Its contents list and other details, including numerous well-deserved plaudits, can be seen here.
This book is an account of the marginalization of the State Department and the running down of its Foreign Service professionals to such a degree that retired ambassadors are constantly begged to return to work. It is also an indictment of the groups and institutions that have elbowed them aside, not least on policy on cyberspace. Prominent among these are the arrogant and ignorant neo-cons; the White House’s ‘off-the-books’ National Security Staff (NSS); and the various components of the ‘military-intelligence complex’ fattened to gargantuan proportions by the so-called ‘War on Terror’. And it is an alarm bell rung over the consequences of this lamentable state of affairs, namely failed nation-building wars, the continuation of ‘Washington’s propensity for making foreign policy without reference to foreigners’, and the resulting prospect of more bloody ‘engagements’ in the future – this time courtesy of Special Operations Command (which already has a presence in over 100 countries), since the more thoughtful conventional military have been sobered up in Afghanistan and Iraq.
In what are in effect long asides to Pope’s main theme, but telling all the same, are gently mocking accounts of the manner in which the State Department has sought to mask its irrelevance in Washington. Notable among these are ensuring the secretary of state spends as much time as possible in the limelight abroad
; seeking the endorsement of its ‘globaloney’ by academics who, mesmerized by ‘networks’, wouldn’t grasp the nature of the state even if, while on sabbatical, their own university were to be wiped it by a drone strike (my example, not his); parading its enrapture with social media, the employment of which is doomed to confuse the public with the personal; fussing over house-keeping matters; and producing vacuous and turgid four-yearly reviews (the QDDR), the first of which no diplomats known to the author read and in the White House produced ‘nothing but yawns’.
What is to be done to demilitarize American diplomacy? Other than readily deducible prescriptions prompted by his criticisms of fortress embassies (‘foreign bases’) and the sale of ambassadorships to pay off campaign debts, Pope has no detailed proposals for the institutional reform and resurrection of the State Department and Foreign Service. Instead, he confesses, his main contribution – no mean one – is to highlight the need for this, which is the more urgent, he maintains, because those who think the sovereign state is finished are living in a parallel universe and the decline of American power relative to China and other rising states is inevitable. But he does add that there is something to build on, in particular the continuing high calibre of most Foreign Service Officers – so well advertised, ironically enough, by the quality of their cables released by Wikileaks – and the formal authority of the chief of mission as representative not of the State Department but of the president. With ‘mission and leadership,’ he urges, much could be achieved.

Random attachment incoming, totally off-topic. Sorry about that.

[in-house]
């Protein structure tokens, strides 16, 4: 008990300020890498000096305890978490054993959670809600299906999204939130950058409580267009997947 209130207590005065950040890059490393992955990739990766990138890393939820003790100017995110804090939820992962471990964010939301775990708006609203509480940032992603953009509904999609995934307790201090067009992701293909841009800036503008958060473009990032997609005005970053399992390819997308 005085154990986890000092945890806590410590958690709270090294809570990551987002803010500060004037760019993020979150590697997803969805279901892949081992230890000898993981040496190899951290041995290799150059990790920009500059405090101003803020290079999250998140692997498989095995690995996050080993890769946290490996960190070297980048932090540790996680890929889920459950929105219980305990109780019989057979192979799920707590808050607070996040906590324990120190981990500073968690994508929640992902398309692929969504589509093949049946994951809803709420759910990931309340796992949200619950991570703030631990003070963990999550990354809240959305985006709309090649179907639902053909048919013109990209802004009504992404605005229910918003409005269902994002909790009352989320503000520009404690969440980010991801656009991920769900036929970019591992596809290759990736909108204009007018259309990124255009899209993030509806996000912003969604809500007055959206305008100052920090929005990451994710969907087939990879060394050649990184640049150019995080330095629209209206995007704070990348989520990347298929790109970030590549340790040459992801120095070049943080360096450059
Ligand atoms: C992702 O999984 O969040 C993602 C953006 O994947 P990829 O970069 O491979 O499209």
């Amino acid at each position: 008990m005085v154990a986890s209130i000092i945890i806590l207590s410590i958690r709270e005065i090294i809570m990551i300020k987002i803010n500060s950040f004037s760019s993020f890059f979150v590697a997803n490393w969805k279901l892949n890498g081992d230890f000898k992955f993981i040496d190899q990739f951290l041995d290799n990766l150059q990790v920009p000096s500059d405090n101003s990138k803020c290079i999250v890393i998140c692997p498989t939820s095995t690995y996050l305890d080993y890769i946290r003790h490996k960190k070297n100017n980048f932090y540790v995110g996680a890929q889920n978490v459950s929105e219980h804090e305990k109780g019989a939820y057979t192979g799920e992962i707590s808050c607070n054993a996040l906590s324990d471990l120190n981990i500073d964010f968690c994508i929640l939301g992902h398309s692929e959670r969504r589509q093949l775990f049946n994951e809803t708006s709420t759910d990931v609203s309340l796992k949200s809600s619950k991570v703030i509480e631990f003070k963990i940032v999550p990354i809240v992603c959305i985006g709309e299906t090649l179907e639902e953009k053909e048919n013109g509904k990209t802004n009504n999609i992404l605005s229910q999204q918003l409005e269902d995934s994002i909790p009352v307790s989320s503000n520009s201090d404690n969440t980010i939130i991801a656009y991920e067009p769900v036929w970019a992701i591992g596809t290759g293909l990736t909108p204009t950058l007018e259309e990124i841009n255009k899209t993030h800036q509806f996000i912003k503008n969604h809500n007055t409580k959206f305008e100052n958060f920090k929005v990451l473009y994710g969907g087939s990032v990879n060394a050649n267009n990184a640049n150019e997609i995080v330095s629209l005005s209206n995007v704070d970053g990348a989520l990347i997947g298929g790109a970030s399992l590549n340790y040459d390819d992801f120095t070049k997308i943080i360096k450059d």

It is a pity that the title of this book is misleading. After all, it is about the militarization – not the demilitarization – of American diplomacy. More importantly, I think the author goes too far in suggesting that to all intents and purposes the United States no longer has a ‘foreign ministry’. Surely, it has lost one but gained another – the National Security Staff. This, as Laurence Pope points out himself, now has hundreds of officials; these include senior directors for every region of the world, each with their own staff, ‘replicating the State Department’s organization’; while able officials in State seek promotion in the NSS. Of course, on the face of it, it is absurd that the United States should have both a de jure
and a de facto
foreign ministry but the demise of the former’s functions should not be allowed to obscure the fact that, somewhere, they are still being executed. Pope knows this, of course, but I think it could be brought out more clearly.
Few people are better placed than this scholar-diplomat to provide a convincing account of the nexus between diplomacy and the military because, as well as having been a member of the US Foreign Service for 30 years and delved deeply into the history of his profession, Laurence Pope was for part of this time Political Adviser to Central Command (he is an Arabist) and in his retirement was a consultant to the military. This is a book that must be read. It is also a highly engaging read, replete with pungent observations and memorable aphorisms. A propos the various fashionable fantasies that states are on the way out, I particularly liked his line that ‘Palestinians aspire to a state with a territory, not to a website.’ For those unable to secure this book, more of its flavour can be obtained from this interview.
Originally posted on Geoff Berridge’s website
; reproduced with permission of the author.